-President Abraham Lincoln
The Petersburg (Virginia) Express called the raid “The Harper's Ferry Conspiracy” and implicated Republicans with sowing seeds of rebellion against the South through their thefts of slave property. Security and Southern state sovereignty became a call to arms in prevention of an abolitionist invasion (108). These pressures force a conviction for Wise because despite “general appeal of sympathizers with the crimes” he could not pardon Brown's acts “without exciting bad men to action of rescue or revenge”(129).
Henry David Thoreau
Henry David Thoreau condemned popular sovereignty as the judgment of sanity. 
He asked, 
“How then can they print truth? If we do not say pleasant things, they argue, nobody will attend to us. And so they do like some traveling auctioneers, who sing an obscene song in order to draw a crowd around them”(116). 
Like music, in the triad of inalienable rights—life, liberty, and property—we can determine the quality of relationships as major or minor according to what we consider “home” but everyone only needs to hear that one inconsistent note for Americans to feel the dissonance.

"The nation which indulges toward another a habitual hatred or habitual fondness is in some degree a slave..."

-President George Washington, Farewell Address

Works Cited
John Brown's Raid on Harper's Ferry: A Brief History with Documents- Jonathan Earle

Saturday, October 23, 2010


"Just because something doesn't do what you planned it to do doesn't mean it's useless."
—Thomas A. Edison

"If I find 10,000 ways something won't work, I haven't failed. I am not discouraged, because every wrong attempt discarded is another step forward."
—Thomas Edison

"I am proud of the fact that I never invented weapons to kill."
—Thomas Edison

"There is no expedient to which a man will not go to avoid the labor of thinking."
—Thomas Edison

"The value of an idea lies in the using of it."
—Thomas Edison

"To my mind the old masters are not art; their value is in their scarcity."
—Thomas Edison

"Your worth consists in what you are and not in what you have."
—Thomas Edison

"One might think that the money value of an invention constitutes its reward to the man who loves his work. But... I continue to find my greatest pleasure, and so my reward, in the work that precedes what the world calls success."
—Thomas Edison


“I do not think there is any thrill that can go through the human heart like that felt by the inventor as he sees some creation of the brain unfolding to success... Such emotions make a man forget food, sleep, friends, love, everything.”
-Nikola Tesla

The practical success of an idea, irrespective of its inherent merit, is dependent on the attitude of the contemporaries. If timely it is quickly adopted; if not, it is apt to fare like a sprout lured out of the ground by warm sunshine, only to be injured and retarded in its growth by the succeeding frost.”
-Nikola Tesla

The spread of civilisation may be likened to a fire; First, a feeble spark, next a flickering flame, then a mighty blaze, ever increasing in speed and power.”
-Nikola Tesla

"If Edison had a needle to find in a haystack, he would proceed at once with the diligence of the bee to examine straw after straw until he found the object of his search.
I was a sorry witness of such doings, knowing that a little theory and calculation would have saved him ninety per cent of his labor.”
-Nikola Tesla

“My method is different. I do not rush into actual work. When I get a new idea, I start at once building it up in my imagination, and make improvements and operate the device in my mind. When I have gone so far as to embody everything in my invention, every possible improvement I can think of, and when I see no fault anywhere, I put into concrete form the final product of my brain.”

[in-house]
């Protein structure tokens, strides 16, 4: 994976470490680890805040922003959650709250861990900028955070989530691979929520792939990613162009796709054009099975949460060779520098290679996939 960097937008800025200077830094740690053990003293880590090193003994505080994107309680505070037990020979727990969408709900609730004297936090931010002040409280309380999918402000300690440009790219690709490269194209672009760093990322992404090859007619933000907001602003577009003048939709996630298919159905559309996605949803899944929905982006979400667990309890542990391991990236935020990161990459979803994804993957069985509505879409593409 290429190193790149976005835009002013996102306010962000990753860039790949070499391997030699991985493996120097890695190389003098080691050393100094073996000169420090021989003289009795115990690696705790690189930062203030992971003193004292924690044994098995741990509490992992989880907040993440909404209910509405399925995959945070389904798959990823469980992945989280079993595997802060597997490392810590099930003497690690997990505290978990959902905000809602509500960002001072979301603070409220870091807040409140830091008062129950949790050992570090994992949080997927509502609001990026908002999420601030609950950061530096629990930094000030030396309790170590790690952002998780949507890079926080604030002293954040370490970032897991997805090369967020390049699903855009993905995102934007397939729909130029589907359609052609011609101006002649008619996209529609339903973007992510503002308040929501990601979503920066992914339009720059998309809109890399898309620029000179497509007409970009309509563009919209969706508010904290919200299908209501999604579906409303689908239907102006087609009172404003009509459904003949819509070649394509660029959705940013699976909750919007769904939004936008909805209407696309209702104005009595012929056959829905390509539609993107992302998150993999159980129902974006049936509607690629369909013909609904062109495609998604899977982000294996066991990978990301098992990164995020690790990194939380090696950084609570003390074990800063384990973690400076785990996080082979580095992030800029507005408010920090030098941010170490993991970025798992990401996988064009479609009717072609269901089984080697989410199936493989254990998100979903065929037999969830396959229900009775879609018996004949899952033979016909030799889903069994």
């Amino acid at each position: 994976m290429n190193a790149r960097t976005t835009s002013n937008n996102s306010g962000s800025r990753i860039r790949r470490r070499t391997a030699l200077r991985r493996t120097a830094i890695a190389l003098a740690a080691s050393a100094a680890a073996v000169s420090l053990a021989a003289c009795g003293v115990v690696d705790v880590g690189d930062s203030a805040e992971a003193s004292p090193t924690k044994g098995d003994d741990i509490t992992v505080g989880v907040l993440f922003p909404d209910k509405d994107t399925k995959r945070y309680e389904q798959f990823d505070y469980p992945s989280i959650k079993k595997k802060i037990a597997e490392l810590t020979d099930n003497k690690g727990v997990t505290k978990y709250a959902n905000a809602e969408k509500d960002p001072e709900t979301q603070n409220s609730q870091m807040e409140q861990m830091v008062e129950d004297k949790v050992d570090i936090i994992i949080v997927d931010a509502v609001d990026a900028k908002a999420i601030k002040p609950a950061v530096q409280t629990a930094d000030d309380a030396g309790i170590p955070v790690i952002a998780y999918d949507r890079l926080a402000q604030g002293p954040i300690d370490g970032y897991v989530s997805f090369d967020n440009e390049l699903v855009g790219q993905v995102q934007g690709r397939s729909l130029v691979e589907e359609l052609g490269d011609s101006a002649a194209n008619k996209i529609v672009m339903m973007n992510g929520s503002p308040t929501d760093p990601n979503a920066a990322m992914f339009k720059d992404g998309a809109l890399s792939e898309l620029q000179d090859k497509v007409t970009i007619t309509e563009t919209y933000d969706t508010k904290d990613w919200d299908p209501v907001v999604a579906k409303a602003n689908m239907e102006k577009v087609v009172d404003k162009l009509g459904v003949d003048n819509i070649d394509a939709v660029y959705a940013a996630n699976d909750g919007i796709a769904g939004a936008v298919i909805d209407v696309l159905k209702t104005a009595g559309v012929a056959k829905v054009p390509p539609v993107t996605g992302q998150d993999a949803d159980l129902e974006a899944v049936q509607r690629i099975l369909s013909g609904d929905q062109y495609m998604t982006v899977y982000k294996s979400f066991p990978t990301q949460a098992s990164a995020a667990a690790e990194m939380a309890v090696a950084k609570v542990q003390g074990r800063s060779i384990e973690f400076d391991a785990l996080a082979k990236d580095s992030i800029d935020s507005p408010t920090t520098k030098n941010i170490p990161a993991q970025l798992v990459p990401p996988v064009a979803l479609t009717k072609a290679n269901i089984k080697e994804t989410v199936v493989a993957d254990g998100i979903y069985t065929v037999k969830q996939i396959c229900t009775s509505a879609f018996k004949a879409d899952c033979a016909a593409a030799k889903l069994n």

-Nikola Tesla

Thursday, October 21, 2010

Frederick Douglass on struggle and progress

"If there is no struggle, there is no progress. Those who profess to favor freedom, and deprecate agitation, are men who want crops without plowing up the ground, they want rain without thunder and lightning.

It is not light that we need, but fire; it is not the gentle shower, but thunder. We need the storm, the whirlwind, and the earthquake."
-Frederick Douglass

Sunday, August 22, 2010

Practice without theory - Da Vinci

He who loves practice without theory is like the sailor who boards ship without a rudder and compass and never knows where he may cast. 

– Leonardo da Vinci

Friday, July 16, 2010

Long for the sea...

"If you want to build a ship, don't drum up people together to collect wood and assign them tasks and work, but rather teach them to long for the endless immensity of the sea." 

-Antoine de Saint-Exupery

Monday, June 28, 2010

Wading the River

A man on foot, with his clothes in a bundle, coming to a stream which he must ford, made elaborate preparations by stripping off his garments, adding them to his bundle, and tying all to the top of a stick, which enabled him to raise the bundle high over his head to keep them dry during the crossing. He then fearlessly waded in and carefully made his way across the rippling stream, and found it in no place up to his ankles.

-Abraham Lincoln

Saturday, June 12, 2010

Edgar Allan Poe

Music, when combined with a pleasurable idea, is poetry; music without the idea is simply music; the idea without the music is prose from its very definitiveness.
-Edgar Allan Poe

Robert Frost

Words exist in the mouth not in books. You can't fix them and you don't want to fix them. You want them to adapt their sounds to persons and places and times. You want them to change and be different.

...Take, for instance, the expression 'oh.' The American poets use it in practicallly one tone, that of gradeur: 'Oh Soul!' 'Oh Hills!' 'Oh Anything!'That's the way they go. But think of what 'oh' is really capable: the 'oh' of scorn, the 'oh' of amusement, the 'oh' of surp[rise, the 'oh' of doubt- and there are many more."

- Robert Frost

Monday, May 31, 2010

Einstein - "Joyfully marches to music rank and file"

"He who joyfully marches to

music rank and file, has already earned my contempt. He has been
given a large brain by mistake, since for him the spinal cord
would surely suffice. This disgrace to civilization should be
done away with at once. Heroism at command, how violently I hate
all this, how despicable and ignoble war is; I would rather be
torn to shreds than be a part of so base an action. It is my
conviction that killing under the cloak of war is nothing but an
act of murder." 

-Albert Einstein

"One of the strongest motives that
lead men to art and science is escape from everyday life with its
painful crudity and hopeless dreariness, from the fetters of one's
own ever-shifting desires. A finely tempered nature longs to escape
from the personal life into the world of objective perception and

-Albert Einstein